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Women's Health 2020

Overactive bladder – what you need to know

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Professor Barry O’Reilly

Consultant in Obstetrics and Gynaecology, Cork University Maternity Hospital

Overactive bladder (OAB) is a very common condition affecting about one in five women of all age groups. It is estimated that about 350,000[1] above the age of 40 in Ireland have this condition.


OAB is a condition that causes symptoms such as needing to run to the toilet to pass urine (urinary urgency) and, possibly, urinary leakage before getting there (urinary urge incontinence). It also causes an increase in the number of visits to the toilet during the day and at night (urinary frequency). OAB is still largely a ‘hidden’ condition. Patients do not readily admit to symptoms because they feel embarrassed or attribute them to the process of ageing.

More than two-thirds of women with OAB report a negative effect on daily life. OAB has been associated with many other problems including depression, falls and fractures in the elderly (as a consequence of rushing and frequent visits to toilet at night) and, as a result, increased admission to hospitals and nursing homes.

It is imperative that we encourage women to not endure these symptoms and instead to seek medical attention

Diagnosis and treatment options for OAB

The cause of OAB is still unknown. A diagnosis of OAB is made based on the person’s symptoms and by ruling out other causes like neurological diseases or, more commonly, infections. Investigations that the doctor may order include a bladder diary and urine analysis. Secondary investigations include urodynamic testing, a cystoscopy, and imaging of the upper urinary tract.

Once the diagnosis has been made, treatment includes lifestyle modifications like adjusting the volume, timing and types of fluid intake. The recommended volume of fluid intake in this climate is 1,500-2,000 ml per day. It’s also recommended to reduce the intake of caffeine-containing drinks (tea and coffee), alcohol and carbonated drinks.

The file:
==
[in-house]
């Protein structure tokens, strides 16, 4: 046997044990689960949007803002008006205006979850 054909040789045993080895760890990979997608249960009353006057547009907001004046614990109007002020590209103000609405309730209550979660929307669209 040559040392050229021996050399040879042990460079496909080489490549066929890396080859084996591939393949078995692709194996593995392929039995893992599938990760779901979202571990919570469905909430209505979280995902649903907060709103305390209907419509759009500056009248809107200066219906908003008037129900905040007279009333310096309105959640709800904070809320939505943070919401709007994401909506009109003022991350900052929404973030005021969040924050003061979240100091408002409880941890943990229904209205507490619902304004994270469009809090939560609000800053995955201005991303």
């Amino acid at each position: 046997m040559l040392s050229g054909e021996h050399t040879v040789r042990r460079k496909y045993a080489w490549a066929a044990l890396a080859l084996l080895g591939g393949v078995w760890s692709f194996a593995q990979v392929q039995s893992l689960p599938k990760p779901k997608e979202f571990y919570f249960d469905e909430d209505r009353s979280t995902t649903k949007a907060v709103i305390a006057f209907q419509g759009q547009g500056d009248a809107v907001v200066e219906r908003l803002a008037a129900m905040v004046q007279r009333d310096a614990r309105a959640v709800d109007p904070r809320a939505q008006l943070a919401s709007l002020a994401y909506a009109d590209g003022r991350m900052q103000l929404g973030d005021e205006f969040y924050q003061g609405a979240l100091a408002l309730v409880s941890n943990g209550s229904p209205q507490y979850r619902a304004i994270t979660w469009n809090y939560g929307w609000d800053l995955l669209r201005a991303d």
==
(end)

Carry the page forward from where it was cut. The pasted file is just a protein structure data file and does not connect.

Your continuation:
In addition to lifestyle modification, exercises aimed at strengthening the pelvic floor musculature are a key part of managing OAB. Patients are also taught bladder training, which aims at increasing bladder capacity and subsequently increasing the interval between toilet visits, thus decreasing the symptoms or urgency.

The importance of seeking medical attention

Medical management is an important part of controlling the symptoms of OAB. The choice of therapy should be guided by the individual’s other medical conditions or other drug therapies, as not all the drug options are the same. It is often useful to consider combination therapy if the symptoms are difficult to control.

If medical management fails, other treatment options include Botox injections into the bladder, or stimulation of the nerves responsible for bladder control, which can be performed in an outpatient setting. Other options would include major surgery to increase bladder capacity. OAB is a prevalent and debilitating condition with a significant impact on the quality of life of the patient. It is imperative that we encourage women to not endure these symptoms and instead to seek medical attention. It is also as important to enforce preventative measure on a national basis including raising bladder awareness, good toileting habits and pelvic floor exercises


[1] Milsom et al. How Widespread are the Symptoms of OAB? BJU Intl. 2001; 87: 760-766.

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